I arrived at my designated gate at Chicago’s O’Hare Airport.  The run there kept the adrenaline level up in my system, though the hubbub was now well behind. I pulled the crumpled boarding pass out of my pocket as I caught my breath. No that’s a hotel receipt. Check the other pocket, there it is, Zone 3, that can’t be that bad; I thought,  there’s gotta be, what maybe 6 or 7 zones, right? “Welcome aboard American Airlines flight to Flint, Michigan” the gate attendant announced. We welcome our platinum medallion, gold medallion, silver medallion, bronze high-flyers, copper star club, as well as plastic fantastic, and purple star members, followed by zones one and two” The last of the passengers was already through the jetway. “Now boarding zone three, welcome aboard”.

After handing over my crumpled boarding pass for scanning, I made my  down the jetway and onto what appeared to be a small but fairly packed little jet. Passengers on each side of the aisle eyed me as I walked past, a few noticed that my jeans were soaked from the knees down. Some caught the odor that  trailed behind, a light of recognition igniting in their eyes as they realized what it was. Does he really smell like that? Is he the one that’s dragging that awful scent through this cabin?

6 hours earlier things had been going very differently for me. My colleagues and I had just given a well received talk at the annual Chest convention. I had reconnected with old friends that I hadn’t seen since training.  I had just personally  thanked Kevin Pho (of KevinMD fame) in the hotel coffee shop for giving our keynote address and getting our membership fired up about the future of medicine and social media. It was with this sense of excitement and renewed enthusiasm that I boarded my plane to catch a connection at O’Hare.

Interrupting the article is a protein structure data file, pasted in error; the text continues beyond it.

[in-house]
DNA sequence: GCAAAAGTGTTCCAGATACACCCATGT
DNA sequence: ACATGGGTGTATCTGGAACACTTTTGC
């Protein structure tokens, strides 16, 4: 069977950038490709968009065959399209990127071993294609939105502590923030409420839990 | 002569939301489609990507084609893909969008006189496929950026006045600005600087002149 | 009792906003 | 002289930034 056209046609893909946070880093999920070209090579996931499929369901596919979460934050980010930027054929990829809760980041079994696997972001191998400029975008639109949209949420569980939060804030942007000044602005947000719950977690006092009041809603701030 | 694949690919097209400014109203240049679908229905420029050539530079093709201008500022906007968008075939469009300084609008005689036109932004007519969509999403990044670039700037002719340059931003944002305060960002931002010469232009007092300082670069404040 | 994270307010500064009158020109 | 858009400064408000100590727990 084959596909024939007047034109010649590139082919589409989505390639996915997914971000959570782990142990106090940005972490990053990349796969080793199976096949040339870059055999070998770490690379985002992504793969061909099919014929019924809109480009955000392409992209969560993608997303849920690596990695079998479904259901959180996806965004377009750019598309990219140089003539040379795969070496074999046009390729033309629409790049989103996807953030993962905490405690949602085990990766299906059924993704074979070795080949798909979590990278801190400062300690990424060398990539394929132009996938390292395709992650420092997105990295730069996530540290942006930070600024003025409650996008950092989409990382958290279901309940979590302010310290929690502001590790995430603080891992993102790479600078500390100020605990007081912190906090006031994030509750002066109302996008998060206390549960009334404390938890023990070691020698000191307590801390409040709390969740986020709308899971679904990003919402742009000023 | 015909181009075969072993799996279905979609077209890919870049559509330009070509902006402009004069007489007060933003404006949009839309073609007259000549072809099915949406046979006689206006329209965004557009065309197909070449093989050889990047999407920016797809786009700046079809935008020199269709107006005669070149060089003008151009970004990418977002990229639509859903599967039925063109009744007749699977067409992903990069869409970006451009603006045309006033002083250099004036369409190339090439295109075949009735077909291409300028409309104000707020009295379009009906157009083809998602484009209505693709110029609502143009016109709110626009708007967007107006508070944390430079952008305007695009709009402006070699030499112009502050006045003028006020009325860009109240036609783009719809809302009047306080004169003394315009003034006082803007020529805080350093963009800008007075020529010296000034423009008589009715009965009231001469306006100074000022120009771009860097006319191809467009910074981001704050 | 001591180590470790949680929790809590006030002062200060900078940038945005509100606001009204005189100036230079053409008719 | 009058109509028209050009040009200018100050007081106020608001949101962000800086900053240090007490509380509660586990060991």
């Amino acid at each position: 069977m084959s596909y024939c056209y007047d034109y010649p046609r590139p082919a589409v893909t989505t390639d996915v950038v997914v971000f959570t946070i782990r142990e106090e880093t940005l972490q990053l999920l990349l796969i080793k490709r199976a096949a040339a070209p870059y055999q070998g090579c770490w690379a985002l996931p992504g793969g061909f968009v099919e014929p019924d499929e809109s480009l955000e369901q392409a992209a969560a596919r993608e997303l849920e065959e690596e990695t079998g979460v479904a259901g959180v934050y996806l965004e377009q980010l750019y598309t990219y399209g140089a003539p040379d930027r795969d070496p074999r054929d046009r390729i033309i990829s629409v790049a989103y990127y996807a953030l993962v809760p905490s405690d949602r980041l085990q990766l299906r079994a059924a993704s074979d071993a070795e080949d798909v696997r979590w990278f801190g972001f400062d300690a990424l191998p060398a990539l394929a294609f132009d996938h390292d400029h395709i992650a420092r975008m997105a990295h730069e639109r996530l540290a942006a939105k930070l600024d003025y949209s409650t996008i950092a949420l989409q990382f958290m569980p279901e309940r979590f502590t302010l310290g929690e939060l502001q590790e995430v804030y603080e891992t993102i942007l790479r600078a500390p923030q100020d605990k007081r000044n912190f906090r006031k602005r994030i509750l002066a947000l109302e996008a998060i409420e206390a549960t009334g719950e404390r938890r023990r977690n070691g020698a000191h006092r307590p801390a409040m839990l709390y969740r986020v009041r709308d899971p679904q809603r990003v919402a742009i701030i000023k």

I also distinctly recall that, at the time, my pants were absolutely one-hundred percent completely dry. Continue reading

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Happy New Year from Caduceusblog!

Don’t worry, Caduceusblog is still here! I thought it best to take break through the rigmarole that was ABIM recertification.  I decided to extend my break through Chest2014 and the holidays. Now I’ve that I haven’t vented in a while, I’ve got a whole lot to holler about. The whining will return next week, see you then, and Happy New Year!

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September is Pulmonary Fibrosis Awareness Month, Learn More About This Deadly Disease.

Idiopathic Pulmonary Fibrosis  is a disease which involves progressive scarring of the lungs of unknown cause (hence the term idiopathic).  The median survival from the time of diagnosis is 2 to 3 years, though the course is variable and many patients deteriorate rapidly.

There is little in the way of effective treatment and no cure other than lung transplantation.

There are excellent resources available to learn about this disease.

For Patients: The Pulmonary Fibrosis Foundation and Coalition for Pulmonary Fibrosis. Both resources provide information regarding patient support groups,  fund raising, and advocacy.

For Physicians: The CHEST Foundation website includes information for patients and physicians. I have found this helpful in answering many common questions for patients with newly diagnosed IPF. The author is a pulmonologist whose father died from IPF.

In addition, the Pulmonary Fibrosis Foundation conducts numerous activities throughout the year and is a great resource for information about the disease.

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The Ones that Emory Didn’t Save

It was with much fan-fare that 2 American aid workers were airlifted from across the world and brought to Emory University Medical Center where they began experimental treatment for Ebola. We hope for a full and speedy recovery for them and others like them who do God’s work.